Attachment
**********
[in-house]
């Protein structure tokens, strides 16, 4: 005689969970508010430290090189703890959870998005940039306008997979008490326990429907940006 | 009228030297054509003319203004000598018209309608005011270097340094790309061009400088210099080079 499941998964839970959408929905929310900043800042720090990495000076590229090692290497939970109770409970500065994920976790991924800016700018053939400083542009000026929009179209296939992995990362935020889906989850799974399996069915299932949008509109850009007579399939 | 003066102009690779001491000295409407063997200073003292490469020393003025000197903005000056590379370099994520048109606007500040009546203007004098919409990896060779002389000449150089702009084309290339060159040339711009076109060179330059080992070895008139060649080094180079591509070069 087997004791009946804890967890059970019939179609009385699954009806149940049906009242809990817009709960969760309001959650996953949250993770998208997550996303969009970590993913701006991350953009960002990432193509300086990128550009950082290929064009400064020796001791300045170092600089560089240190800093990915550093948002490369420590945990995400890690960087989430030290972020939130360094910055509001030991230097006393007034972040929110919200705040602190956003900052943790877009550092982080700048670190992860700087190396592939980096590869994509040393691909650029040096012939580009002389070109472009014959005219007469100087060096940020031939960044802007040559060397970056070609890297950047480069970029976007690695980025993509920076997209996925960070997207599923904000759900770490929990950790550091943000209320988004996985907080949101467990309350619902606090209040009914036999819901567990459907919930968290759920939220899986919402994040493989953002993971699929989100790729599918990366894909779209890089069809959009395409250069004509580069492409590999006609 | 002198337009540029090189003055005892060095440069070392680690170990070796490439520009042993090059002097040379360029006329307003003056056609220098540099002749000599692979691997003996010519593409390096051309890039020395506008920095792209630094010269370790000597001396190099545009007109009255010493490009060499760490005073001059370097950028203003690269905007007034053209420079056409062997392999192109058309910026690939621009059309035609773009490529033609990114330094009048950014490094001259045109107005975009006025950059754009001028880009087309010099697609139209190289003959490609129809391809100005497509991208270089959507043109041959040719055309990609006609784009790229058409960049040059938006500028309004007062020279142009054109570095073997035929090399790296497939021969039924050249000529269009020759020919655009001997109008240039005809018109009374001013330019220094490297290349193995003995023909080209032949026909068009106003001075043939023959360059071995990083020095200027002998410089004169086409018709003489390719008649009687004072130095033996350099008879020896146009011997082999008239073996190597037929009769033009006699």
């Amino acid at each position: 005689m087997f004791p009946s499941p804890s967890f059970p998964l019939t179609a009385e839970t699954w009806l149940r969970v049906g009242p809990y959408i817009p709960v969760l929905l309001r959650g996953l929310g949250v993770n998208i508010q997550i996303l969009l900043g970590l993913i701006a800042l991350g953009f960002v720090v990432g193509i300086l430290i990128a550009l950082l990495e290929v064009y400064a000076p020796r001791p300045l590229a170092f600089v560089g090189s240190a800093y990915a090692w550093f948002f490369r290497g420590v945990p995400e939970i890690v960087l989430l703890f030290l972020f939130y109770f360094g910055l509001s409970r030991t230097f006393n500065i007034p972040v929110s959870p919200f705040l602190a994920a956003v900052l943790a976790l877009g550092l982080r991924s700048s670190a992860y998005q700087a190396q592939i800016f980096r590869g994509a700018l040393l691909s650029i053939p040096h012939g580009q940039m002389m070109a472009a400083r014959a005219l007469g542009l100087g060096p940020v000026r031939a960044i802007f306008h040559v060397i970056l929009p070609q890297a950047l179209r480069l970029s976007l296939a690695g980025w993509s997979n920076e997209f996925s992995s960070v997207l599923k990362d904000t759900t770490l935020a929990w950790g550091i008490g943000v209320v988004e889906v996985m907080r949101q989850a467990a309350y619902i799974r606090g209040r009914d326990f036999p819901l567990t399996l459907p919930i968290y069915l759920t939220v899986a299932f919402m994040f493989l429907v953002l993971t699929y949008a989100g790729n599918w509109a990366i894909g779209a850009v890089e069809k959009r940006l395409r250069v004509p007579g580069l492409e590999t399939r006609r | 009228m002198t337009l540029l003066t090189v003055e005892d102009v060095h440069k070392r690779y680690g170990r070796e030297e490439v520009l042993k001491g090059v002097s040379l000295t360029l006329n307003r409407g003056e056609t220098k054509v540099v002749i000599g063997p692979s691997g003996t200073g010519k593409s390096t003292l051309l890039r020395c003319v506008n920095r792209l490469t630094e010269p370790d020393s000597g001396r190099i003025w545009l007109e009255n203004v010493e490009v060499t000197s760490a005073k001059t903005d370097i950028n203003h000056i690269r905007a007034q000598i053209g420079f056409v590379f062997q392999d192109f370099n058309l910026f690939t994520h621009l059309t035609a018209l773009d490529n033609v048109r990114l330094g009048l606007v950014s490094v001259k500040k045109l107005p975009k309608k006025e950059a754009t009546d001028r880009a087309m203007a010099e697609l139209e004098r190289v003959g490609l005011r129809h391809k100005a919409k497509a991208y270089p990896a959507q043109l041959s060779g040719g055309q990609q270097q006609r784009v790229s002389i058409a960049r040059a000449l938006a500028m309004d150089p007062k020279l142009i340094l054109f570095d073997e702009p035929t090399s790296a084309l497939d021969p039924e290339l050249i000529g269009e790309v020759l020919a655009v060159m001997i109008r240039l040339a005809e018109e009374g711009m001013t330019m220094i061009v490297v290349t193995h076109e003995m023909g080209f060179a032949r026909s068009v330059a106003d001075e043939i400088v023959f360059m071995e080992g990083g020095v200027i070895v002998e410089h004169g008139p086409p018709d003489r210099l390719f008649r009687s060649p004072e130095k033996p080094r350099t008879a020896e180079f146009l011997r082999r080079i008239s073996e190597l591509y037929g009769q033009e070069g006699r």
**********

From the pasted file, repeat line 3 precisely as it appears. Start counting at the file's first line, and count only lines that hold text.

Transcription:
């Amino acid at each position: 005689m087997f004791p009946s499941p804890s967890f059970p998964l019939t179609a009385e839970t699954w009806l149940r969970v049906g009242p809990y959408i817009p709960v969760l929905l309001r959650g996953l929310g949250v993770n998208i508010q997550i996303l969009l900043g970590l993913i701006a800042l991350g953009f960002v720090v990432g193509i300086l430290i990128a550009l950082l990495e290929v064009y400064a000076p020796r001791p300045l590229a170092f600089v560089g090189s240190a800093y990915a090692w550093f948002f490369r290497g420590v945990p995400e939970i890690v960087l989430l703890f030290l972020f939130y109770f360094g910055l509001s409970r030991t230097f006393n500065i007034p972040v929110s959870p919200f705040l602190a994920a956003v900052l943790a976790l877009g550092l982080r991924s700048s670190a992860y998005q700087a190396q592939i800016f980096r590869g994509a700018l040393l691909s650029i053939p040096h012939g580009q940039m002389m070109a472009a400083r014959a005219l007469g542009l100087g060096p940020v000026r031939a960044i802007f306008h040559v060397i970056l929009p070609q890297a950047l179209r480069l970029s976007l296939a690695g980025w993509s997979n920076e997209f996925s992995s960070v997207l599923k990362d904000t759900t770490l935020a929990w950790g550091i008490g943000v209320v988004e889906v996985m907080r949101q989850a467990a309350y619902i799974r606090g209040r009914d326990f036999p819901l567990t399996l459907p919930i968290y069915l759920t939220v899986a299932f919402m994040f493989l429907v953002l993971t699929y949008a989100g790729n599918w509109a990366i894909g779209a850009v890089e069809k959009r940006l395409r250069v004509p007579g580069l492409e590999t399939r006609r | 009228m002198t337009l540029l003066t090189v003055e005892d102009v060095h440069k070392r690779y680690g170990r070796e030297e490439v520009l042993k001491g090059v002097s040379l000295t360029l006329n307003r409407g003056e056609t220098k054509v540099v002749i000599g063997p692979s691997g003996t200073g010519k593409s390096t003292l051309l890039r020395c003319v506008n920095r792209l490469t630094e010269p370790d020393s000597g001396r190099i003025w545009l007109e009255n203004v010493e490009v060499t000197s760490a005073k001059t903005d370097i950028n203003h000056i690269r905007a007034q000598i053209g420079f056409v590379f062997q392999d192109f370099n058309l910026f690939t994520h621009l059309t035609a018209l773009d490529n033609v048109r990114l330094g009048l606007v950014s490094v001259k500040k045109l107005p975009k309608k006025e950059a754009t009546d001028r880009a087309m203007a010099e697609l139209e004098r190289v003959g490609l005011r129809h391809k100005a919409k497509a991208y270089p990896a959507q043109l041959s060779g040719g055309q990609q270097q006609r784009v790229s002389i058409a960049r040059a000449l938006a500028m309004d150089p007062k020279l142009i340094l054109f570095d073997e702009p035929t090399s790296a084309l497939d021969p039924e290339l050249i000529g269009e790309v020759l020919a655009v060159m001997i109008r240039l040339a005809e018109e009374g711009m001013t330019m220094i061009v490297v290349t193995h076109e003995m023909g080209f060179a032949r026909s068009v330059a106003d001075e043939i400088v023959f360059m071995e080992g990083g020095v200027i070895v002998e410089h004169g008139p086409p018709d003489r210099l390719f008649r009687s060649p004072e130095k033996p080094r350099t008879a020896e180079f146009l011997r082999r080079i008239s073996e190597l591509y037929g009769q033009e070069g006699r």